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Cisco Spark refreshes itself
Learn everything about its new features right here.
Tags: Frink  Magazine  collaboration  cloud  UC  hybrid IT  CISCO Spark 
It turns out, though, that the usage of Spark has evolved as people have been spending more time with desktop applications. As a result, Cisco has reworked the Desktop and Web versions of its Spark service, so the client is now a native application written in C++ and Swift.

We, at Frink, have had the opportunity to help with the EFT testing of the client and can, thus, offer a quick overview of what is great about it. And make no mistake, the core services are still the same but the usability has gone through major improvements.

The main points we want to raise are as follows:

1. THE GENERAL SPEED. This is very important: with this latest release, Spark has become a lot faster. The client is faster with everything: encrypting content, large uploads, messages, you name it.

2. SEARCH IS BECOMING MORE USEFUL. Search has been improved both with regard to speed and accuracy. What is still missing is searching for actual content (e.g. PDF files), but that is something that is expected to come later in the year.

3. GREATLY IMPROVED CALLING EXPERIENCE. One of the main differentiators of Spark when compared to Slack or HipChat is its voice and video capabilities. What’s more, the new Spark client has improvements for calls, among which:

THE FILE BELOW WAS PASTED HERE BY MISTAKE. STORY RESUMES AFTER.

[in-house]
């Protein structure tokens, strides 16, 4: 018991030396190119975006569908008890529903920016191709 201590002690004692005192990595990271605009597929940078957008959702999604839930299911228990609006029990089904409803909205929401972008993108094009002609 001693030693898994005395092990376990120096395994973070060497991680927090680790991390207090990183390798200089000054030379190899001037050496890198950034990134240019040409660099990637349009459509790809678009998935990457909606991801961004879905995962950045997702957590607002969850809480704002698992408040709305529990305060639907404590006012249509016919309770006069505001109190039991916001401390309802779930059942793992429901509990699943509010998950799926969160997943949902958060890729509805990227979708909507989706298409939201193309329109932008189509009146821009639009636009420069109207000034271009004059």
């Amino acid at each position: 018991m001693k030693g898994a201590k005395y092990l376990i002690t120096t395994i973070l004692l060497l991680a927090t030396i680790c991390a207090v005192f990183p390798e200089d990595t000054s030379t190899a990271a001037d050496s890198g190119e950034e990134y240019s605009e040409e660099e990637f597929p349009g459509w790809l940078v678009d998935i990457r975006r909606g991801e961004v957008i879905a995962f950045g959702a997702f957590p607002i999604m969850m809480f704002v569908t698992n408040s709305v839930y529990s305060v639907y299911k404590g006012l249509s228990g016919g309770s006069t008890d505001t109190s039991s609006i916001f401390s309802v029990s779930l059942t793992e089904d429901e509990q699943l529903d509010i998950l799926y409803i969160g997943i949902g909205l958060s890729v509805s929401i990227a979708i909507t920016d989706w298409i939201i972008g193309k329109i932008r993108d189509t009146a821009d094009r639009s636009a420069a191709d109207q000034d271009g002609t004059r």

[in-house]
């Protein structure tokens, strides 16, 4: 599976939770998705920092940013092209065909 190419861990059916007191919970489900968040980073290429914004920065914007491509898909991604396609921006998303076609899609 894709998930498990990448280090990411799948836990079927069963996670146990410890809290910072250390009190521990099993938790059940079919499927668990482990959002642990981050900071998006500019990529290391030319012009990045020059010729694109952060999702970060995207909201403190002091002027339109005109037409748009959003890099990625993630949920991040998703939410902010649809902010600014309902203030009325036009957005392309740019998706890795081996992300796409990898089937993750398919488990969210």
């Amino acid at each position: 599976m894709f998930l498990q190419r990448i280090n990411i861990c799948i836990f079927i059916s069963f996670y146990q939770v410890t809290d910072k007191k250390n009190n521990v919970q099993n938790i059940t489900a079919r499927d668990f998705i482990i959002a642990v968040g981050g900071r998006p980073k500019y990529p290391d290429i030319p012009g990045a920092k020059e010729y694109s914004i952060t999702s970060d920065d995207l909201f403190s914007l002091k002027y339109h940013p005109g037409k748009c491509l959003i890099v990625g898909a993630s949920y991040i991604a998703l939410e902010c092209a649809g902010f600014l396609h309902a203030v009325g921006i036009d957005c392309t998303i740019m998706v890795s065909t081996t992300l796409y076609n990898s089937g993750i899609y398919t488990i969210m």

• better quality and lower CPU usage;
• a separate window for content: users are now able to see both the main video and the shared screen, as well as to freely move around the various windows;
• the ability to dock and undock the main video window, allowing it to move to a different screen;
Now here’s the deal: Cisco Spark is a great service as it is, but the Desktop Clients (Windows/MAC) have always felt like a bit of an afterthought. In other words, with Spark, Cisco really was going for a mobile-first strategy.
4. TEAM FEATURES. This is not strictly a feature of the new client but it happened to be released at the same time. Teams allow users to make Spark Rooms discoverable as well as join them on their own. Users can also create Teams and assign sub rooms, and the members of the Team can then decide which room(s) to join.

To illustrate, we might have a Team called FrinkTech and multiple sub-rooms in it for, say, different technologies. We then add all our technicians to the team, and each of them can then decide which rooms to join. Another way to use Teams would be to have a team for a project and different rooms for smaller tasks.

While this new version is only starting its journey, it is the technical underpinning for future improvements.
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Editorial team: Bernhard Albler, Mina Nacheva
• better sharing controls: users can now decide whether to share their complete screen or only individual apps. As an example, you can now share a Powerpoint presentation, without having to worry that the person on the other end will see your latest posts on Social Media. Also, users can now select which screen to share in multiple monitor setups.